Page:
Voters Will Be Asked To Ante Up For New Police Station

Council to place 0.25 percent income tax hike request on November ballot.

is moving forward with plans to place a citywide income tax increase for a new police facility on the Nov. 6 ballot, but at a reduced rate of 0.25 percent .

Councilman Wayne Wilson said Wednesday the percentage reduction is the lowest the city can possibly go and still achieve its goal of constructing a “long-overdue building” for the Kent Police Department.

The proposed hike would permanently raise the city income tax rate from 2 percent to 2.25 percent.

Council also modified its ordinance verbiage to indicate that funds generated by the measure – about $1.3 million annually – would be used for property acquisition, design, construction, maintenance and repairs, future expansion or replacement of a new police facility.

The wording change was suggested by council member Tracy Wallach, who believes city voters would be more inclined to approve the issue if funds were earmarked for a specific purpose.

The ballot issue also will include provisions stating police salary expenses would not be paid from the fund and that any excess money, after paying debts, would be placed into a contingency or reserve fund for future police facility expenses. That fund would be capped at $1 million and anything over that would be transferred to the streets and sidewalks fund.

The ordinance had its first reading Wednesday, but needs to be fast-tracked from this point on. Clerk of Council Linda Jordan pointed out the measure would need final approval during a special Aug. 1 council session to meet the Porage County Board of Elections' Aug. 8 filing deadline for November ballot issues.

Councilman Garret Ferrara – who said he recognizes the need for and supports a new police facility – voted against placing the ordinance on first reading because he thinks the city should be better prepared to present the issue "in a cohesive manner" to the voting public.

Ferrara said the ballot issue is “doomed to fail at the polls” if city officials don’t have details to share with voters regarding the police department’s specific needs, land and building costs and long-term operating expenses.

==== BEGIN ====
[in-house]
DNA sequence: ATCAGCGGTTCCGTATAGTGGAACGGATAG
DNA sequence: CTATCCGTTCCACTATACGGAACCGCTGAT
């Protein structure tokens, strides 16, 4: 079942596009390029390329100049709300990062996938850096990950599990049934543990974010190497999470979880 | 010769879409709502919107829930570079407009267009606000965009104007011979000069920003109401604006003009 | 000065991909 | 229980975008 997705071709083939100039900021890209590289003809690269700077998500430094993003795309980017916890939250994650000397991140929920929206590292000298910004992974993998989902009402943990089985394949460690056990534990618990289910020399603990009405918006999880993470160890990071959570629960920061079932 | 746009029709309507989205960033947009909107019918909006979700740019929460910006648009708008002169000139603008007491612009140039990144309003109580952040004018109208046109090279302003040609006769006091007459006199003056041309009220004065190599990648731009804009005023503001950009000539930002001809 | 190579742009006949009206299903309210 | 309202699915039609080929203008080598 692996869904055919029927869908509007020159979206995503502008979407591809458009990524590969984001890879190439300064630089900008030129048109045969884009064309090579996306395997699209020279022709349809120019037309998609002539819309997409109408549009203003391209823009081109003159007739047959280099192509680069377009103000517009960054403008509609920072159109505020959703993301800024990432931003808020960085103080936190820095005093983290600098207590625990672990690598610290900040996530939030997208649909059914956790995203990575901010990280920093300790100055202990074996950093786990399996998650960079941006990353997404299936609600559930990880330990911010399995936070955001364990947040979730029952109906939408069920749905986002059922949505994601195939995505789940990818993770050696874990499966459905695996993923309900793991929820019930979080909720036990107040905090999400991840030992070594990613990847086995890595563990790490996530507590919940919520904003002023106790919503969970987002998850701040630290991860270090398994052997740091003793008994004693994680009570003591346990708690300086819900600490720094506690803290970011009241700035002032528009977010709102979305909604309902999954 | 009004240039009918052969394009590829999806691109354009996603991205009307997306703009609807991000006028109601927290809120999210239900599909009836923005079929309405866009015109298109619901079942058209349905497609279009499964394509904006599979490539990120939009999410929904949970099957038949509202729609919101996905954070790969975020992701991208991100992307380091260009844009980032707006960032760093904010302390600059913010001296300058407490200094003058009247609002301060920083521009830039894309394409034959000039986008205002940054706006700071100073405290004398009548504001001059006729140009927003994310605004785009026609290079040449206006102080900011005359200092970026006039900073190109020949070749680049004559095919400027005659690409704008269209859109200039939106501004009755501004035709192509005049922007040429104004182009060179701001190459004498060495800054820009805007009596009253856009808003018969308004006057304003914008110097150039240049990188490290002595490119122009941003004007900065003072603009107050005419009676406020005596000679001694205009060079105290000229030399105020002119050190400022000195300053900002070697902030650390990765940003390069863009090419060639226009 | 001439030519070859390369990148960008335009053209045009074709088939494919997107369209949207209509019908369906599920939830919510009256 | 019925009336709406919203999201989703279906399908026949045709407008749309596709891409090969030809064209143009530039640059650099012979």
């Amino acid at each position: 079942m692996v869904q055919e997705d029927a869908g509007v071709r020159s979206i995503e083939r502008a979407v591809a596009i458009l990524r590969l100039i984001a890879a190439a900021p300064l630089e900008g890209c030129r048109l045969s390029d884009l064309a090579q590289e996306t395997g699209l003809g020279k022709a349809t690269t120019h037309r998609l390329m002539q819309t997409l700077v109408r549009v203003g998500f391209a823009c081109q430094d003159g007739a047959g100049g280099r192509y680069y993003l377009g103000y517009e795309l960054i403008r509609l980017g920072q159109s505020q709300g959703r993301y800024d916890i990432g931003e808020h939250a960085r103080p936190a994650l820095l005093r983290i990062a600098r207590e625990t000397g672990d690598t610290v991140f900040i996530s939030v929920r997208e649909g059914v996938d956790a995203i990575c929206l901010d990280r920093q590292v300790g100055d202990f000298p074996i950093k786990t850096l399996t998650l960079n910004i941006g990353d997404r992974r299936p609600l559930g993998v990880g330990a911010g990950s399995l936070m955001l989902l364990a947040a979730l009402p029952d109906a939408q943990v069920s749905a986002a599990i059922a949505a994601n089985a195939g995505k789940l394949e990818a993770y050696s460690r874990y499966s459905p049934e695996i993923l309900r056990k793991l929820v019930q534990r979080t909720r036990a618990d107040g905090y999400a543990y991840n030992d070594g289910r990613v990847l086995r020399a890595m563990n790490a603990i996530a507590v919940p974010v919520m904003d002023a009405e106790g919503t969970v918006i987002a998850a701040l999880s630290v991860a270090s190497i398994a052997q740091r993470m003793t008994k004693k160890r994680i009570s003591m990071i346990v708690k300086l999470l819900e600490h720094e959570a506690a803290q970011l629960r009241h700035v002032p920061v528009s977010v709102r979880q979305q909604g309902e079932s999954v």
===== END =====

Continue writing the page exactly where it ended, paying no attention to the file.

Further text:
Councilman John Kuhar voted against the ordinance because it does not include a sunset provision.

The total estimate for replacing the aging police station is $18.36 million. That includes the cost of debt issuance, razing the existing police station, site preparation, furniture, fixtures and equipment, Budget and Finance Director Dave Coffee .

The city would use $1.2 million to pay the annual debt service on the new station, leaving only $100,000 in reserve each year to cover potential cost overruns and operating costs.

City administrators have been making the case for a new police and safety building for several years. The existing building was constructed in the 1920s.

One of the more serious issues is the city jail. The jail has not met state standards for several years, but state inspectors have so far given it a pass.

The building doesn't meet Ohio jail standards or the Americans with Disabilities Act, Police Chief Michelle Lee told the Record-Courier. The jail barely even meets city plumbing and electric codes.

"Deplorable" is how Mayor Jerry Fiala has described the police station. Wilson said the building's interior condition is embarrassing and poses potential safety hazards.

"We’ve had discussions about the police department and the building being in the condition it’s in, which is literally embarrassing it’s in such bad shape," Wilson said. "Luckily we haven’t had the state come down on us for it."

In 2010, a portion of the ceiling collapsed in the administrative offices during off-hours. The city has repaired the building brick facade, its multiple heating and air conditioning units — due to numerous additions over the years — wiring and other problems at great cost, Wilson said.

don schnee July 21, 2012 at 08:59 PM
i was trying to make a joke. colonel klink would have gotten it.
Laurel Myers Hurst July 22, 2012 at 04:37 PM
Having never been in that funeral home, its difficult for me to imagine what business would thrive there. It's a difficult transition, funeral home to anything else, but a jail or justice center seems promising. No joke.
mk July 25, 2012 at 03:39 AM
Question to you and your working conditions; does the roof leak? ceiling fall in on you? do you have people working 24/7? do you have bugs, mice and rats? does the basement flood? has the building been remodeled so many times you freeze in the winter and perspire in the summer because the heating and cooling system does not work? This "building" was build in the 1920's for the fire department and has been added onto and added onto. It is time for a new building.
Teresa K. July 25, 2012 at 01:14 PM
@mk: the police station must hide it well from the public. If the roof leaks and the ceiling is falling in on you/ or anyone else, are there accident reports and hospital visits? if there are mice and rats are there exterminator bills? are the critters being allowed to simply reproduce? If the building has been remodeled that many times and still has these problems, I think they need new remodelers for sure. No one is saying the police don't deserve a new building. We are merely saying now is not the time. Give the economy some more time to recover.
James Thomas July 26, 2012 at 12:21 PM
Will there be any way for people who work in Kent but don't live there to be credited with the extra .25% tax? To my knowledge my city only credits 2% in tax reciprocity. Couldn't it be considered a form of theft to take money in this manner? Would it not be "Taxation Without Representation"?


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